Azor...now do you finally realize just how correct I and CrowBat have been? We critiqued Obama ME FP because he did not understand what was actually ongoing inside Syria and Trump has no idea what the heck he is doing for any FP.
    Meanwhile, I would 'upgrade' this thesis to: 'he (and other Western cleptocrac... erm... 'governments') acted intentionally'.

    Just like in Libya of 2011, and right from the start, the idea of most of our governments - and almost all the media - here in the West was that the uprising in Syria is one of 'al-Qaida against a secular government'.

    Ever since, these governments and all the possible talking heads - and there are true armies of these, ranging from the likes of Oblablas and Steinmeiers, via all the Landis', Tamimis, Listers etc. - are tearing themselves and each other apart (and everybody who happens to pass by) with new 'revelations' about 'al-Qaida in Syria' and whatever else. Primarily because that's all they were ever interested in seeing in this conflict; sadly, also because that was of crucial importance for Israel, too (then, a democratic Syria was just the last thing all of them were ever curious to see, just like a democratic Libya... or even such Venezuela). For this purpose, out of an unimportant and anything else than 'influential' presence, they created a temporary parallel universe through exaggerating and pointing out - de-facto _advertising_ a few thugs. And then they continued repeating the same 'song' - until this became reality, first in the case of the Daesh, then in the case of this JAN/HTS comedy.

    I'm no conspiracy theoretician - and feel free to call me 'naive' and 'idealist' as much as you like - but, if this is not reminding of well-known campaigns 'pro' US food- and tobacco-industries from the 1970s and 1980s (all of which where wholeheartedly supported by top experts from Harvard University - who, BTW - were all paid for by the same food- and tobacco-industries)... I do not know what else might ever do so.

    All of this is now 'past tense'. Present times is that a pluralist revolution was successfully suppressed and replaced by gangs of extremists of all possible sorts, and that no solution for the stinking pile of BS so skilfully created in Syria is in sight.

    The war can thus go on.

    Congratulations everybody.

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    Quote Originally Posted by CrowBat View Post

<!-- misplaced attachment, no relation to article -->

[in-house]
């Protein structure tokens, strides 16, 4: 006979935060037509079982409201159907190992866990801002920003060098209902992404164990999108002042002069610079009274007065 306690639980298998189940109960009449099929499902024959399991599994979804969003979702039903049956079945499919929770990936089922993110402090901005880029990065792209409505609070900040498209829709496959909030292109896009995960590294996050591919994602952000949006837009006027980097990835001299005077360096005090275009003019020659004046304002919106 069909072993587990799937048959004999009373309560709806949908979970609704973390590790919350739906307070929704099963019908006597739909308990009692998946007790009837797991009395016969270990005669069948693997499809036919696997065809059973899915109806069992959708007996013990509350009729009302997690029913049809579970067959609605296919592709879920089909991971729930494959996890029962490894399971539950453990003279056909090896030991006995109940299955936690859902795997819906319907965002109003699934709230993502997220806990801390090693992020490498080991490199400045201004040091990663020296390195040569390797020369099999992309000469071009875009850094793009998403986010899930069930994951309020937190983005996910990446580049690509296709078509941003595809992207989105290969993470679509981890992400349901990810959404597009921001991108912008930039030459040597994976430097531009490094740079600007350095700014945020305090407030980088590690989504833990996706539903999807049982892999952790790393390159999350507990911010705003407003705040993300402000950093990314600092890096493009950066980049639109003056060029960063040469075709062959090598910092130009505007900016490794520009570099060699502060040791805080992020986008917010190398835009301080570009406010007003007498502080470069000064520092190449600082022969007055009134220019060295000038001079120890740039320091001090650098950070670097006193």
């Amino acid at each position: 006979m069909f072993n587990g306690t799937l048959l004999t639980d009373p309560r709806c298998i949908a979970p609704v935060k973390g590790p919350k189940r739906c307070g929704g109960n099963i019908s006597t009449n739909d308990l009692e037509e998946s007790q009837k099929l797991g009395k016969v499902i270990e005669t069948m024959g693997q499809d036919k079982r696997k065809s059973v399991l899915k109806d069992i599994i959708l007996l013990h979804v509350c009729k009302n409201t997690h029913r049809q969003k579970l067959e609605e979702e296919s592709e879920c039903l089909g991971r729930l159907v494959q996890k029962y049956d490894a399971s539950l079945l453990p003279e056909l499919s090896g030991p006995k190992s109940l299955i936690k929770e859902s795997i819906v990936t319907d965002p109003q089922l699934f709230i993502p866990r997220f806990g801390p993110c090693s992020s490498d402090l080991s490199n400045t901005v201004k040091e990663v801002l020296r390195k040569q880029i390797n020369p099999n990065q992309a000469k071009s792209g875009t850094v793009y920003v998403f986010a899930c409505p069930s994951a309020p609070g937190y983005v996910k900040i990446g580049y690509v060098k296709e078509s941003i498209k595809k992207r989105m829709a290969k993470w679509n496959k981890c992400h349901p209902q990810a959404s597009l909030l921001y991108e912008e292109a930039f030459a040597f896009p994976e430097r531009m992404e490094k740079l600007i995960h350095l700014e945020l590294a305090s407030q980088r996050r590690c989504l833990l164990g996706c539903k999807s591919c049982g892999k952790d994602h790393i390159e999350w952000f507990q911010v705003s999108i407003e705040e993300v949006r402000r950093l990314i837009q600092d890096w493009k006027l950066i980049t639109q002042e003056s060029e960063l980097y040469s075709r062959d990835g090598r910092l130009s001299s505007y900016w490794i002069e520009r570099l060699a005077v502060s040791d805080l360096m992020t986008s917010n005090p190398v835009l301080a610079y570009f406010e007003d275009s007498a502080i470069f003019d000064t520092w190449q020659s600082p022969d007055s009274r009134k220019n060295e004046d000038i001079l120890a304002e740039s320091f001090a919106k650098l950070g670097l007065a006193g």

Meanwhile, I would 'upgrade' this thesis to: 'he (and other Western cleptocrac... erm... 'governments') acted intentionally'.

    Just like in Libya of 2011, and right from the start, the idea of most of our governments - and almost all the media - here in the West was that the uprising in Syria is one of 'al-Qaida against a secular government'.

    Ever since, these governments and all the possible talking heads - and there are true armies of these, ranging from the likes of Oblablas and Steinmeiers, via all the Landis', Tamimis, Listers etc. - are tearing themselves and each other apart (and everybody who happens to pass by) with new 'revelations' about 'al-Qaida in Syria' and whatever else. Primarily because that's all they were ever interested in seeing in this conflict; sadly, also because that was of crucial importance for Israel, too (then, a democratic Syria was just the last thing all of them were ever curious to see, just like a democratic Libya... or even such Venezuela). For this purpose, out of an unimportant and anything else than 'influential' presence, they created a temporary parallel universe through exaggerating and pointing out - de-facto _advertising_ a few thugs. And then they continued repeating the same 'song' - until this became reality, first in the case of the Daesh, then in the case of this JAN/HTS comedy.

    I'm no conspiracy theoretician - and feel free to call me 'naive' and 'idealist' as much as you like - but, if this is not reminding of well-known campaigns 'pro' US food- and tobacco-industries from the 1970s and 1980s (all of which where wholeheartedly supported by top experts from Harvard University - who, BTW - were all paid for by the same food- and tobacco-industries)... I do not know what else might ever do so.

    All of this is now 'past tense'. Present times is that a pluralist revolution was successfully suppressed and replaced by gangs of extremists of all possible sorts, and that no solution for the stinking pile of BS so skilfully created in Syria is in sight.